• Although facilitators are expected to know a great deal about a good organization and organizational practices, they should avoid offering guidelines to rural communities on the number and structure of their organizations or interfering with their operation since this might lead to reduced concern on the part of the rural community for the well-being and governance of the fledgling businesses. In other words, at no cost should the opportunity for testing or even making instructive mistakes be taken away from the target community. Experiences that lead to practical team work and coordination are far more effective and valuable than any theoretical training provided by the facilitator. For instance, during the initial workshops organized for women in Rameh village, two independent groups of 20 to 30 women emerged naturally. Despite the interest shown by some of the public civil servants and the General Directorate of Semnan Cooperative Organization, facilitators objected to the premature registration of their cooperatives. After only a few months of activities, these women decided to rearrange themselves into groups of 8 to 12 members on the basis of kinship relations and, after some more time lapsed, they decided again that they had better avoid duplicate work among the teams and reorganize themselves in terms of common activities so that they would be done by the whole group. Thus, each group selected a leader to communicate with the leaders from other groups for coordination and cooperation in identical activities as well as surveillance of activities within their respective groups. This might seemingly have taken a longer time to arrive at the desirable conclusion. We should not, however, forget that in dealing with people we have but to show patience and give them time to learn.
  • Creation of local funds is an important factor that ensures their continued activities and meetings. Collection of subscriptions or membership fees and granting micro-loans to the members of the fund not only strengthen the financial skills and empower the fledgling organization formed but also provide an asset and support for executing minor, low-cost projects.
  • A facilitator’s success in participatory planning depends on his ability to give freedom to the local community to choose and to act thereupon so that they acquire the capability to express their problems and interests within the context of their surrounding conditions, to prioritize their problems, and to find appropriate solutions. This will enhance their self-confidence and win trust in the facilitator’s good will. It is only after these have been achieved that their interests and cooperation in planning and managing soil and water resources become reliable and useful. As an instance, during the implementation of the desertification control project within the framework of Hablehrud Project, women identified the unemployment of women and the low income level of the households as the topmost priorities to be addressed by the project. They also proposed as remedies a variety of activities in the form of businesses such as silk worm breeding, cultivation of pharmaceutical plants, bee-keeping, etc. After a number of technical site visits had been made and several workshops had been organized and based on the competence and experience of some of the members, the bee-keeping business was selected as the first priority activity. The authorities at the provincial level and at the Management & Planning Organization, however, found this activity irrelevant to the desertification control project. Despite this objection, the business was developed and women found the opportunity to experience their first economic team work. To be honest, this business played a great role in enhancing solidarity among the group and in identifying their problems and possible solutions. Now after so many years since its development, the business has created the proper grounds for other similar participatory activities in the village. The group involved in this business has recently commenced a joint project with GEF affiliated to UNDP which aims at rangeland management in the areas surrounding the Rameh village.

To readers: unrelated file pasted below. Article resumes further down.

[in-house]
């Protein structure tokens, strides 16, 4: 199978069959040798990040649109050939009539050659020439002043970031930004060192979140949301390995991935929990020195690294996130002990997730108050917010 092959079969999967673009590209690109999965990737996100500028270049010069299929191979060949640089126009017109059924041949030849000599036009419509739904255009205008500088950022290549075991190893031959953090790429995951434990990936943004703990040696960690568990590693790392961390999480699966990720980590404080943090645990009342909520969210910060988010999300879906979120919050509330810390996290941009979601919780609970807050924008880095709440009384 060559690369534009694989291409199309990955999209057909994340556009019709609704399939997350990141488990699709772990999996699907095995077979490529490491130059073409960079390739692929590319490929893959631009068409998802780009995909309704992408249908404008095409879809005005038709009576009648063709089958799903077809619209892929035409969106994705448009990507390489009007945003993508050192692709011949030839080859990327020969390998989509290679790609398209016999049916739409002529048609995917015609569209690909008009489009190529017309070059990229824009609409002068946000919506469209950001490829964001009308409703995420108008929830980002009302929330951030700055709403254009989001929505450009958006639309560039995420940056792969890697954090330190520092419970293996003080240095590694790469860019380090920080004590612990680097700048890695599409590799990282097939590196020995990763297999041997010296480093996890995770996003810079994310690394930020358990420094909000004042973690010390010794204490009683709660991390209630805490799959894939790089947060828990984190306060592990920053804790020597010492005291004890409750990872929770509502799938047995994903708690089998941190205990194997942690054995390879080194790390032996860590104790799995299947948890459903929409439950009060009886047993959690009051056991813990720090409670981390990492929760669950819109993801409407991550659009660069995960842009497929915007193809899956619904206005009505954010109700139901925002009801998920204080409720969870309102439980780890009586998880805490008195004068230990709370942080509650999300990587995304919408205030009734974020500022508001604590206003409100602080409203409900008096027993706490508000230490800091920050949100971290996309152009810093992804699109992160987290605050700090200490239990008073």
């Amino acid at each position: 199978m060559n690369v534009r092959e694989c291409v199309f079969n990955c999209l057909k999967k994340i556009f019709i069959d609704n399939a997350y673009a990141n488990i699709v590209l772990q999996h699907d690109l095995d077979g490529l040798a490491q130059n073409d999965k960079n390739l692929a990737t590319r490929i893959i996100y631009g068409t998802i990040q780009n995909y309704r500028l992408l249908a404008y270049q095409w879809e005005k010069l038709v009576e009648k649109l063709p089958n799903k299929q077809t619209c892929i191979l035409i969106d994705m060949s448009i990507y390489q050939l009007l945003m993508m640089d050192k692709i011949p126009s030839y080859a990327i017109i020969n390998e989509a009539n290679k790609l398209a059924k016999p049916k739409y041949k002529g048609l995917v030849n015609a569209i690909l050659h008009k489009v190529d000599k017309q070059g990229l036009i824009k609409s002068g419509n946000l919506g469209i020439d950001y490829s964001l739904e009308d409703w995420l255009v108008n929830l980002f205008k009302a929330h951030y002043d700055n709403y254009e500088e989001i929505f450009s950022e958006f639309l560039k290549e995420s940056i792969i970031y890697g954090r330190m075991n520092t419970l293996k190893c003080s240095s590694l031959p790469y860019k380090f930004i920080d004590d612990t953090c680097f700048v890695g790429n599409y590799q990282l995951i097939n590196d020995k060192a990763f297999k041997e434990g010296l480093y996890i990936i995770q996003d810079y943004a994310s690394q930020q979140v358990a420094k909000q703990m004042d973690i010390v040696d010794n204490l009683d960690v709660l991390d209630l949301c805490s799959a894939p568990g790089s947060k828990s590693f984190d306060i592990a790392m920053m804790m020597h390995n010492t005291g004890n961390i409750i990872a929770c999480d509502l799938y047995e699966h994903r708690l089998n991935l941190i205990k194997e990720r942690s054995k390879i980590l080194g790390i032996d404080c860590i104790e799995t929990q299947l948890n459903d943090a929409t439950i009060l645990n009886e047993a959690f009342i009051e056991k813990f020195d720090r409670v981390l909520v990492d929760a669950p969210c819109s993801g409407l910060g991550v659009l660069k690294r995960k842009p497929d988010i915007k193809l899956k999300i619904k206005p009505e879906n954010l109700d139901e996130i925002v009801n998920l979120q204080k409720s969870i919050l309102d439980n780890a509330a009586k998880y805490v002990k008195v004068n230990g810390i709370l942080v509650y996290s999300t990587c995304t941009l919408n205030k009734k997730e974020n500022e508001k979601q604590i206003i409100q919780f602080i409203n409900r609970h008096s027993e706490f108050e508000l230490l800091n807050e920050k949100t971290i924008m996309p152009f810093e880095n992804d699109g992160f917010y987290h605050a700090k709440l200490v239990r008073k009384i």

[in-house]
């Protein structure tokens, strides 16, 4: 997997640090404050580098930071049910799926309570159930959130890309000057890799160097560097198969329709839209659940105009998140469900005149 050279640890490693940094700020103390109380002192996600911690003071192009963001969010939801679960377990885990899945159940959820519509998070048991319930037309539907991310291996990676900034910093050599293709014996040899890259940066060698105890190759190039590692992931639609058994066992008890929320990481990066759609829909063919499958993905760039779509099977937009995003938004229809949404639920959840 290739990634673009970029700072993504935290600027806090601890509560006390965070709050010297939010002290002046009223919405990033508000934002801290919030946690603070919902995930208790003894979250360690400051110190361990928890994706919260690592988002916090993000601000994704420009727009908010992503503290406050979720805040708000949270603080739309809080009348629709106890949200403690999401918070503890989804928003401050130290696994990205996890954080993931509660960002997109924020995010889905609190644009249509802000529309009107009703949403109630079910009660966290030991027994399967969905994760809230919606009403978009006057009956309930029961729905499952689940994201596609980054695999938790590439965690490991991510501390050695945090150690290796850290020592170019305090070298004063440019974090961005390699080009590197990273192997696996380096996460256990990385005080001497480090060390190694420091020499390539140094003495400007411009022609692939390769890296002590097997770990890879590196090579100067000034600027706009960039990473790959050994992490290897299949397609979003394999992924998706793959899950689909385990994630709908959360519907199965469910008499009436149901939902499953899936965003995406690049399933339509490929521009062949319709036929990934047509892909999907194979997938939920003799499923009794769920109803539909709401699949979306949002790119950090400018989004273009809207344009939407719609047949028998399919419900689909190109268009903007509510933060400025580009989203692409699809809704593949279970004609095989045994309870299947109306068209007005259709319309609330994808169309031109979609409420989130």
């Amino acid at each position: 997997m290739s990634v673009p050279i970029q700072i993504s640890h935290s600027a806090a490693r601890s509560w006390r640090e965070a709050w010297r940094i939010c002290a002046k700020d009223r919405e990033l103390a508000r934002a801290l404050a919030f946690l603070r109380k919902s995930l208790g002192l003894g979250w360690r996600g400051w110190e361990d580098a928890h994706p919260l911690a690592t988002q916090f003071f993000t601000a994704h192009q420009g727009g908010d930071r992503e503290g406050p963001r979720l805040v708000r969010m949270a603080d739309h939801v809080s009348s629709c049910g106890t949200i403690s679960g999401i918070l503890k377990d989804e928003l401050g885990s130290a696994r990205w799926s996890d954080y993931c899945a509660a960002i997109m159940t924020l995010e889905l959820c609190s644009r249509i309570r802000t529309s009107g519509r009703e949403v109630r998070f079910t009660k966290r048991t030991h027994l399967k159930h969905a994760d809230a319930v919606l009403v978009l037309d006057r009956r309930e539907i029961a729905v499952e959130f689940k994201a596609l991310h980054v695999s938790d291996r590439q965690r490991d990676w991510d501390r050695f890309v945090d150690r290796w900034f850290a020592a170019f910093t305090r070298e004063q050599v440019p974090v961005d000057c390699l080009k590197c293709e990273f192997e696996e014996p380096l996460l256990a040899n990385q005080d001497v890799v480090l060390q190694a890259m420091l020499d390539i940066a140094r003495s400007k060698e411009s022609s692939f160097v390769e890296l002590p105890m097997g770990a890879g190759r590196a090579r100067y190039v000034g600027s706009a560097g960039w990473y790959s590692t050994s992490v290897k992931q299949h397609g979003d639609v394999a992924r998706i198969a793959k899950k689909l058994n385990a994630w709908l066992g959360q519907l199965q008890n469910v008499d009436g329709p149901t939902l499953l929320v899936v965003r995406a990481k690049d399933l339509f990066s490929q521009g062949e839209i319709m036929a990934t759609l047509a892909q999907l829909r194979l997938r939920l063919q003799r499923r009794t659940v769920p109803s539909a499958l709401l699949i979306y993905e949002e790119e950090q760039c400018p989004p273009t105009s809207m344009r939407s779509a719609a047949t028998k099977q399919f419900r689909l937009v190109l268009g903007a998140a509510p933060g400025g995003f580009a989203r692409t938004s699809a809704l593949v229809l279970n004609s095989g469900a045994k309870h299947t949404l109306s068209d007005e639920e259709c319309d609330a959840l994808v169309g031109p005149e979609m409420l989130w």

• Although some of the organizations and institutions thus formed may seem successful, they cannot be simply replicated or prescribed in other places. It is only the lessons learned that can be utilized in each case, as each locality has its own unique characteristics and traditional systems that must be considered. For example, in Ghalibaf Village, the irrigation water sharing system served as a basis for the establishment of an institution. Each user in this village used to have a certain share of the irrigation water. In the organization formed around the axis of water sharing, five representatives were selected for coordination who undertook the labor division and collection of contributions for the activities designed. The contributions by people were determined in proportion to the water share each individual received for irrigation. The five-member committee then selected one member and assigned him the task of surveillance on projects. Appropriate remuneration and wages were determined for the services provided by each individual from the contributions collected in their fund.
  • Determining wages and remuneration for people who offer certain services in their group plays a vital role in advancing team work and stabilizing organizations. This was of great significance in the Ghalibaf experience.